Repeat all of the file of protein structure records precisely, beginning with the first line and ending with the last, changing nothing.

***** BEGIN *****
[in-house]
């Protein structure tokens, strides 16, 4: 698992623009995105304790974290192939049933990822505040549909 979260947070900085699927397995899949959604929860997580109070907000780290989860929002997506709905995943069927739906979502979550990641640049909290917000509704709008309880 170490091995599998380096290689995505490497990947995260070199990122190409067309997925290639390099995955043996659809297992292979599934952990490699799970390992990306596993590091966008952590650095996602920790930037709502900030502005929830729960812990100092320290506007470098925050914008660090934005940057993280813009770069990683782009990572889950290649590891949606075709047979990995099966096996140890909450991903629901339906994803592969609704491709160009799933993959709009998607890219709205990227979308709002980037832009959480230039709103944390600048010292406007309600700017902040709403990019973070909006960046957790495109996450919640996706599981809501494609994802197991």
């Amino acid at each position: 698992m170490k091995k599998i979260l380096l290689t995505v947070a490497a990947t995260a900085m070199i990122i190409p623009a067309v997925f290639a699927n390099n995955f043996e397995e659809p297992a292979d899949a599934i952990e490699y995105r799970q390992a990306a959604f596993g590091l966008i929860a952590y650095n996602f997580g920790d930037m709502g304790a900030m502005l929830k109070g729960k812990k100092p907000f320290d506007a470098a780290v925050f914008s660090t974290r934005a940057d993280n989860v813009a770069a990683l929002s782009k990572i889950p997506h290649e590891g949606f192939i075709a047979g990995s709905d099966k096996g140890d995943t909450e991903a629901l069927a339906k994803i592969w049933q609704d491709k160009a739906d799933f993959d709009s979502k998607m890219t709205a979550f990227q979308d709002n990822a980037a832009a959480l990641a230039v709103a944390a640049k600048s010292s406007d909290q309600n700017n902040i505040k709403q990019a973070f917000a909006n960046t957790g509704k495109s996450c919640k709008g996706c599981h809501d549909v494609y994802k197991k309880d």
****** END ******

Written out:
[in-house]
């Protein structure tokens, strides 16, 4: 698992623009995105304790974290192939049933990822505040549909 979260947070900085699927397995899949959604929860997580109070907000780290989860929002997506709905995943069927739906979502979550990641640049909290917000509704709008309880 170490091995599998380096290689995505490497990947995260070199990122190409067309997925290639390099995955043996659809297992292979599934952990490699799970390992990306596993590091966008952590650095996602920790930037709502900030502005929830729960812990100092320290506007470098925050914008660090934005940057993280813009770069990683782009990572889950290649590891949606075709047979990995099966096996140890909450991903629901339906994803592969609704491709160009799933993959709009998607890219709205990227979308709002980037832009959480230039709103944390600048010292406007309600700017902040709403990019973070909006960046957790495109996450919640996706599981809501494609994802197991």
């Amino acid at each position: 698992m170490k091995k599998i979260l380096l290689t995505v947070a490497a990947t995260a900085m070199i990122i190409p623009a067309v997925f290639a699927n390099n995955f043996e397995e659809p297992a292979d899949a599934i952990e490699y995105r799970q390992a990306a959604f596993g590091l966008i929860a952590y650095n996602f997580g920790d930037m709502g304790a900030m502005l929830k109070g729960k812990k100092p907000f320290d506007a470098a780290v925050f914008s660090t974290r934005a940057d993280n989860v813009a770069a990683l929002s782009k990572i889950p997506h290649e590891g949606f192939i075709a047979g990995s709905d099966k096996g140890d995943t909450e991903a629901l069927a339906k994803i592969w049933q609704d491709k160009a739906d799933f993959d709009s979502k998607m890219t709205a979550f990227q979308d709002n990822a980037a832009a959480l990641a230039v709103a944390a640049k600048s010292s406007d909290q309600n700017n902040i505040k709403q990019a973070f917000a909006n960046t957790g509704k495109s996450c919640k709008g996706c599981h809501d549909v494609y994802k197991k309880d």